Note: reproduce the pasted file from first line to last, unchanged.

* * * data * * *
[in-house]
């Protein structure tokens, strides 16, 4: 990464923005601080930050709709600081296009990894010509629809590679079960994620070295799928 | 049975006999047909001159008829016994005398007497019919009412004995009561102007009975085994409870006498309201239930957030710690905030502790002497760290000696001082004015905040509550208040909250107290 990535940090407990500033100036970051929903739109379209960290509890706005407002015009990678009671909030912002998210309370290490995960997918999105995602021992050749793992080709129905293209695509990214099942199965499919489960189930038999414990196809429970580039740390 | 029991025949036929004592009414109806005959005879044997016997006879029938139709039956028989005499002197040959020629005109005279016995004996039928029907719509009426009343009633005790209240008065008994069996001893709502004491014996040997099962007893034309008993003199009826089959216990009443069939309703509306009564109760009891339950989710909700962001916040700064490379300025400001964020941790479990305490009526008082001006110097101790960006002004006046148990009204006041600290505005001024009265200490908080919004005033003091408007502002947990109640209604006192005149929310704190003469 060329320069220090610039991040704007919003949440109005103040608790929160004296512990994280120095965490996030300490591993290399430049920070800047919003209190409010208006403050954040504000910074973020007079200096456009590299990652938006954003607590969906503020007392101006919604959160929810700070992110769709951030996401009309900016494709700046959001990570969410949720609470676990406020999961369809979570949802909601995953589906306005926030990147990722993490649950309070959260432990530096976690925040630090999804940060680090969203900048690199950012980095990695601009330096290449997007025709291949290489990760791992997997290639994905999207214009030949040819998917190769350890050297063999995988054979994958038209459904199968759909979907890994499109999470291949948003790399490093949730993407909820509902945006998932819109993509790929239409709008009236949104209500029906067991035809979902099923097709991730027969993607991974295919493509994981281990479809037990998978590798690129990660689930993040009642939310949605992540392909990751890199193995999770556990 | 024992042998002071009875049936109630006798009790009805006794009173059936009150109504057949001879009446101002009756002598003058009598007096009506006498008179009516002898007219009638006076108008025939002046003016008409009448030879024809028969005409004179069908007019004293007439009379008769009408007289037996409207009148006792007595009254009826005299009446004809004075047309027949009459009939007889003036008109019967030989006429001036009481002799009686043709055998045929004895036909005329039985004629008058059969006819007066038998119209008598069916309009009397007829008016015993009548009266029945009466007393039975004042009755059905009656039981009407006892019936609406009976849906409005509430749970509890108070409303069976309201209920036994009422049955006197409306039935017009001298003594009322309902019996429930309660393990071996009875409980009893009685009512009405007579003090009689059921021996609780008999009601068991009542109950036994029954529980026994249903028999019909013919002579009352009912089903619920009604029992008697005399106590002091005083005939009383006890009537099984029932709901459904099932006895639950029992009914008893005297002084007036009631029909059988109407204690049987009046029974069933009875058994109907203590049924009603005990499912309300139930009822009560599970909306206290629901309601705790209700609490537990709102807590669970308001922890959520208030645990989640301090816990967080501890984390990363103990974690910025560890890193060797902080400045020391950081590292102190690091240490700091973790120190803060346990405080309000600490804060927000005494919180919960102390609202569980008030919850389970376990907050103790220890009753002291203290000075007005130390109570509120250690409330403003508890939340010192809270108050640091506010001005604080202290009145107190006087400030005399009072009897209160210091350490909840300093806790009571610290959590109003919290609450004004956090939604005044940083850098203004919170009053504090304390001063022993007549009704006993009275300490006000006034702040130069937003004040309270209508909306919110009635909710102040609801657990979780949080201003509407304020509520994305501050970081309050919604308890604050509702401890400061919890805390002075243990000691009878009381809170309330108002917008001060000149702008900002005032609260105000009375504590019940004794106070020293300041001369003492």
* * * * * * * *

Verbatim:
[in-house]
């Protein structure tokens, strides 16, 4: 990464923005601080930050709709600081296009990894010509629809590679079960994620070295799928 | 049975006999047909001159008829016994005398007497019919009412004995009561102007009975085994409870006498309201239930957030710690905030502790002497760290000696001082004015905040509550208040909250107290 990535940090407990500033100036970051929903739109379209960290509890706005407002015009990678009671909030912002998210309370290490995960997918999105995602021992050749793992080709129905293209695509990214099942199965499919489960189930038999414990196809429970580039740390 | 029991025949036929004592009414109806005959005879044997016997006879029938139709039956028989005499002197040959020629005109005279016995004996039928029907719509009426009343009633005790209240008065008994069996001893709502004491014996040997099962007893034309008993003199009826089959216990009443069939309703509306009564109760009891339950989710909700962001916040700064490379300025400001964020941790479990305490009526008082001006110097101790960006002004006046148990009204006041600290505005001024009265200490908080919004005033003091408007502002947990109640209604006192005149929310704190003469 060329320069220090610039991040704007919003949440109005103040608790929160004296512990994280120095965490996030300490591993290399430049920070800047919003209190409010208006403050954040504000910074973020007079200096456009590299990652938006954003607590969906503020007392101006919604959160929810700070992110769709951030996401009309900016494709700046959001990570969410949720609470676990406020999961369809979570949802909601995953589906306005926030990147990722993490649950309070959260432990530096976690925040630090999804940060680090969203900048690199950012980095990695601009330096290449997007025709291949290489990760791992997997290639994905999207214009030949040819998917190769350890050297063999995988054979994958038209459904199968759909979907890994499109999470291949948003790399490093949730993407909820509902945006998932819109993509790929239409709008009236949104209500029906067991035809979902099923097709991730027969993607991974295919493509994981281990479809037990998978590798690129990660689930993040009642939310949605992540392909990751890199193995999770556990 | 024992042998002071009875049936109630006798009790009805006794009173059936009150109504057949001879009446101002009756002598003058009598007096009506006498008179009516002898007219009638006076108008025939002046003016008409009448030879024809028969005409004179069908007019004293007439009379008769009408007289037996409207009148006792007595009254009826005299009446004809004075047309027949009459009939007889003036008109019967030989006429001036009481002799009686043709055998045929004895036909005329039985004629008058059969006819007066038998119209008598069916309009009397007829008016015993009548009266029945009466007393039975004042009755059905009656039981009407006892019936609406009976849906409005509430749970509890108070409303069976309201209920036994009422049955006197409306039935017009001298003594009322309902019996429930309660393990071996009875409980009893009685009512009405007579003090009689059921021996609780008999009601068991009542109950036994029954529980026994249903028999019909013919002579009352009912089903619920009604029992008697005399106590002091005083005939009383006890009537099984029932709901459904099932006895639950029992009914008893005297002084007036009631029909059988109407204690049987009046029974069933009875058994109907203590049924009603005990499912309300139930009822009560599970909306206290629901309601705790209700609490537990709102807590669970308001922890959520208030645990989640301090816990967080501890984390990363103990974690910025560890890193060797902080400045020391950081590292102190690091240490700091973790120190803060346990405080309000600490804060927000005494919180919960102390609202569980008030919850389970376990907050103790220890009753002291203290000075007005130390109570509120250690409330403003508890939340010192809270108050640091506010001005604080202290009145107190006087400030005399009072009897209160210091350490909840300093806790009571610290959590109003919290609450004004956090939604005044940083850098203004919170009053504090304390001063022993007549009704006993009275300490006000006034702040130069937003004040309270209508909306919110009635909710102040609801657990979780949080201003509407304020509520994305501050970081309050919604308890604050509702401890400061919890805390002075243990000691009878009381809170309330108002917008001060000149702008900002005032609260105000009375504590019940004794106070020293300041001369003492």